This was actually quite fun.  The turns move along at a quick clip and you only see part of the board at any one time, lending it a rather frantic pace as you constantly shift your view.  There are a few wrinkles even in the first match that keeps things interesting, such as the horse ranch spaces that make your men move faster if you control it and the items that grant bonuses to offense and defense for a short time.  If they continued to pile on the mechanics like that I could see it getting really interesting.  There is also a bit of a story going on, but the dialogue is very pretentious and who knows if the story would be any good from what little is said in this demo.  The full game costs $7, which doesn't seem unreasonable for what you would be getting, but definitely puts it out of my personal impulse range.  I would have to hear really good things about it once people actually realize it exists for me to pony up the dough. 

The third game is actually a re-release of an existing iPod game.  You may recall that when that app store was shiny and new about a year and a half ago, Square released an original iPod game by the name of Song Summoner.  All reports were that it was a decent strategy rpg, but no one really took notice because, hey, you couldn't play it on anything real.  Well, Square has now put it out on iPhone as Song Summoner: The Unsung Heroes Encore.  I suppose this is some sort of enhanced port, but there is no way for me to know since I never played the original.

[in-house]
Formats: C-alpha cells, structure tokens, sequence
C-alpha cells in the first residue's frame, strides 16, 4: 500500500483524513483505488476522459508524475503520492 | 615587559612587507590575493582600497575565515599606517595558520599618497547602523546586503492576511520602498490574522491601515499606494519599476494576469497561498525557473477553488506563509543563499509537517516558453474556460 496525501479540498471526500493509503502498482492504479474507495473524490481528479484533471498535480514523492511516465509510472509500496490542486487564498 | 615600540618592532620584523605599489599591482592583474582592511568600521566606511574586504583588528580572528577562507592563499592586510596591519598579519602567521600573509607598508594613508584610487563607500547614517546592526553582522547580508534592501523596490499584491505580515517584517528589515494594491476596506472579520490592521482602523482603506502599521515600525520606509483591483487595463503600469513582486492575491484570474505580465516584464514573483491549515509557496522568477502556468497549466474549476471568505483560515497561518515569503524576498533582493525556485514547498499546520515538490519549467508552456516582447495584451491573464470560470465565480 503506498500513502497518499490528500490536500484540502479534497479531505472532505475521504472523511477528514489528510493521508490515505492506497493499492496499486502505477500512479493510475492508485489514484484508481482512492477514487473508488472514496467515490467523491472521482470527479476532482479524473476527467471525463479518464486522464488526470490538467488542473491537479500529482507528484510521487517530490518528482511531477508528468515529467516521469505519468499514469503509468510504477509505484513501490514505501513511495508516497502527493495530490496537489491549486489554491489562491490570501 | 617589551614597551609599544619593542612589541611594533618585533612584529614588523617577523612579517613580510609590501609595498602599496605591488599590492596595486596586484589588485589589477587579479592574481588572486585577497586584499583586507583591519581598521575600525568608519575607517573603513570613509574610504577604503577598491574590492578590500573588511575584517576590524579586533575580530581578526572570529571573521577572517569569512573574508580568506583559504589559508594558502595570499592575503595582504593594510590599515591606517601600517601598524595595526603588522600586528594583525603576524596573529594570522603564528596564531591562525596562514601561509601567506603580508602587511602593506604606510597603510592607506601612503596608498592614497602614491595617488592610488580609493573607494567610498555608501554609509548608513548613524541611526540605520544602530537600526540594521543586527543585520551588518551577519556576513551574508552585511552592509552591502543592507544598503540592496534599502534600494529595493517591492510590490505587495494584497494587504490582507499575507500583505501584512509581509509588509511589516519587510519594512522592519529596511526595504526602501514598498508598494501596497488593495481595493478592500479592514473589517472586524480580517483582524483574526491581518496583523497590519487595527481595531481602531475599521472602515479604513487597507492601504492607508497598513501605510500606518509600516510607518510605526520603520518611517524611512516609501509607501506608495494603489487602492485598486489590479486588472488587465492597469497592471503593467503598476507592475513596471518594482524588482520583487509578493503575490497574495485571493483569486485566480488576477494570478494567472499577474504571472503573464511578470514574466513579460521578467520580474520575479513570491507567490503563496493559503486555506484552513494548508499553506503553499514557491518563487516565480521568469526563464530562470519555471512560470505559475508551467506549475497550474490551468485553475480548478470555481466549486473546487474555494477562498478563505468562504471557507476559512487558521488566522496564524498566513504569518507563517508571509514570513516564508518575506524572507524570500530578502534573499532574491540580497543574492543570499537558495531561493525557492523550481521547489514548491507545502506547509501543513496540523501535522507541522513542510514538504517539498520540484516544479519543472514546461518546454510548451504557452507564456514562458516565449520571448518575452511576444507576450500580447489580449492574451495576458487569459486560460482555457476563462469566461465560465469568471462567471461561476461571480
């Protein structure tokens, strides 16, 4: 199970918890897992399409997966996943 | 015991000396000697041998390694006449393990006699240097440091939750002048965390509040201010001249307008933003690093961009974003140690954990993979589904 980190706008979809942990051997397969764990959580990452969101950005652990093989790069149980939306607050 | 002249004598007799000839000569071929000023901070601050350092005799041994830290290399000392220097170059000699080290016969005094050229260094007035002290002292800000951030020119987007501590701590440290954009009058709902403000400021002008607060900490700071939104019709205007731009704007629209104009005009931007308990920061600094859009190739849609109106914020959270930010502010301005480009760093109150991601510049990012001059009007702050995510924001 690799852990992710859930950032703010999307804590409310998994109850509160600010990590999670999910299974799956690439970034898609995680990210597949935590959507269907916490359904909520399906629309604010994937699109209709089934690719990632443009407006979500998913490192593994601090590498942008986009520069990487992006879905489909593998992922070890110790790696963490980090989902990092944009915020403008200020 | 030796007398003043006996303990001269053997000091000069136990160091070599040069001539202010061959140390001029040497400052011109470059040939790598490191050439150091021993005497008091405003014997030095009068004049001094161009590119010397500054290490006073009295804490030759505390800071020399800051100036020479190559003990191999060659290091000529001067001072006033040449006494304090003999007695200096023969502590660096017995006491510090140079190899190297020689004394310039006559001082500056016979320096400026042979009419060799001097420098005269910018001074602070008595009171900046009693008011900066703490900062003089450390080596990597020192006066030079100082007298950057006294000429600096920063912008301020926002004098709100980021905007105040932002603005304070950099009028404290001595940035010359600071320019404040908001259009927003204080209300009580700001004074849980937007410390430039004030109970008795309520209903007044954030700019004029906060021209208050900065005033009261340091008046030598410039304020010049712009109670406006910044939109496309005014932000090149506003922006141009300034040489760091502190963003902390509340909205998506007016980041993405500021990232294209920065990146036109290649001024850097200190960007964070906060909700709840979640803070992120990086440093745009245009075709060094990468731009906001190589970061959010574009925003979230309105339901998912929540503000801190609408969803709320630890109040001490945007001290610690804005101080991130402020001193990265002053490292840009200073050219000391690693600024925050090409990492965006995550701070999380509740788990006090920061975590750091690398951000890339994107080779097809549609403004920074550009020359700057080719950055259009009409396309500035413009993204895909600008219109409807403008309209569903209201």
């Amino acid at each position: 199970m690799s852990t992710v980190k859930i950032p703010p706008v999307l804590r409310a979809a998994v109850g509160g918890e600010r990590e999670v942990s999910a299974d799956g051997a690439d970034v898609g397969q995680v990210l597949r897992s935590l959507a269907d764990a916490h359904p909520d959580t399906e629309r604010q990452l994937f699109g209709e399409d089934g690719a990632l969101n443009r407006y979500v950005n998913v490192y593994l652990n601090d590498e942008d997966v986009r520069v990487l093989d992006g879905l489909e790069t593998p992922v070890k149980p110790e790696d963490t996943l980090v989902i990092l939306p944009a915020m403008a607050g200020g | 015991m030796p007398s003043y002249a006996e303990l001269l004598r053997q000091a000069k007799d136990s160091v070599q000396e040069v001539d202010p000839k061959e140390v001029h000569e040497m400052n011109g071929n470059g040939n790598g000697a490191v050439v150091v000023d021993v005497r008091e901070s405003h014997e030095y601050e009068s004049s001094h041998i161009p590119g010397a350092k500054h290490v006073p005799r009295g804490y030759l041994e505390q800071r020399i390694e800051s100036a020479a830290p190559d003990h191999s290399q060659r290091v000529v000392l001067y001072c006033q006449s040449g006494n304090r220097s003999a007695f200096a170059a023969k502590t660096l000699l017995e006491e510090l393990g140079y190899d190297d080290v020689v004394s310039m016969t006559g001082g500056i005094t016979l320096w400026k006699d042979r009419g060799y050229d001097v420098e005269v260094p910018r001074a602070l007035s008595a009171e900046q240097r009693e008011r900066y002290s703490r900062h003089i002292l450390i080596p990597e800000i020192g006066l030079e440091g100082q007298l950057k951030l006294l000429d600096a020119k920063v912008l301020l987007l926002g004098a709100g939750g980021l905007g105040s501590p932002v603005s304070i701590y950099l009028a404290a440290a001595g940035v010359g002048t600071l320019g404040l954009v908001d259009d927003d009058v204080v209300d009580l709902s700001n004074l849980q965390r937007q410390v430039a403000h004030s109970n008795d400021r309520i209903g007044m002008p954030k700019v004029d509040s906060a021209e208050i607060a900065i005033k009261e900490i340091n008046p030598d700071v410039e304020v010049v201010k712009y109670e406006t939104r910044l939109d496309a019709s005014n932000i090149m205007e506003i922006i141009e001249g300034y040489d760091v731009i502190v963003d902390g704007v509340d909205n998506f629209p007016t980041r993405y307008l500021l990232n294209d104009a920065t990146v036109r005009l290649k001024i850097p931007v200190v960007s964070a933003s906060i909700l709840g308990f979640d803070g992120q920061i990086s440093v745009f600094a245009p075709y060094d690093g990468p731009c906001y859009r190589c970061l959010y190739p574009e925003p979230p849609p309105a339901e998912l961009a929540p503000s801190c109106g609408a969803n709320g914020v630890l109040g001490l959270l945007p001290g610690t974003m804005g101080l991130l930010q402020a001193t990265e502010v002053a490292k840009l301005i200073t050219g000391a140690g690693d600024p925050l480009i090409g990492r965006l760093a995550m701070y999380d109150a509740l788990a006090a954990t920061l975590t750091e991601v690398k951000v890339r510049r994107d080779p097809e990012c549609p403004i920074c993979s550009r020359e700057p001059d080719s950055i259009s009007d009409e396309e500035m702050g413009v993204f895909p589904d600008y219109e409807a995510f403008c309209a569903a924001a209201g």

This is a strategy rpg that plays pretty much like any other.  You take turns moving your party of 1 to 6 units around a gridded battle field and kill baddies.  With A spell here and an item there, battles play out pretty standard like.  The hook is that your party is comprised of tune troops that are made from the songs on your iPod.  I'm not sure how they are generated, but I can say that it isn't random.  Selecting the same song produces the same troop, so if you find one you like you can build a whole army of them.  The game looks surprisingly deep, with a class based structure and several different ways to customize and power-up your troops.  The story is also pretty wild, with lots of musical references and just plain wacky characters, so that bit looks to be at least entertaining.  The only real drawback is that this game cast $10.  That pushes it well out of impulse buy land and into deep research-ville, which is not a place that I like to have my iPhone games live.  If it lives up to what I saw in the demo though, I would totally buy this.  Once I see some positive reviews, I will totally purchase this.

In the mean time... O look... Pac-Man Championship Edition... I have a feeling this will end badly...

 

Sliding Heroes Lite  

 SLIDING HEROES

Sliding Heroes    

SLIDING HEROES

Hills and Rivers Remains Lite    

Hills and Rivers Remain Lite

Hills and Rivers Remains    

Hills and Rivers Remain

Song Summoner Lite   

SONG SUMMONER: The Unsung Heroes ? Encore Lite

Song Summoner   

SONG SUMMONER: The Unsung Heroes ? Encore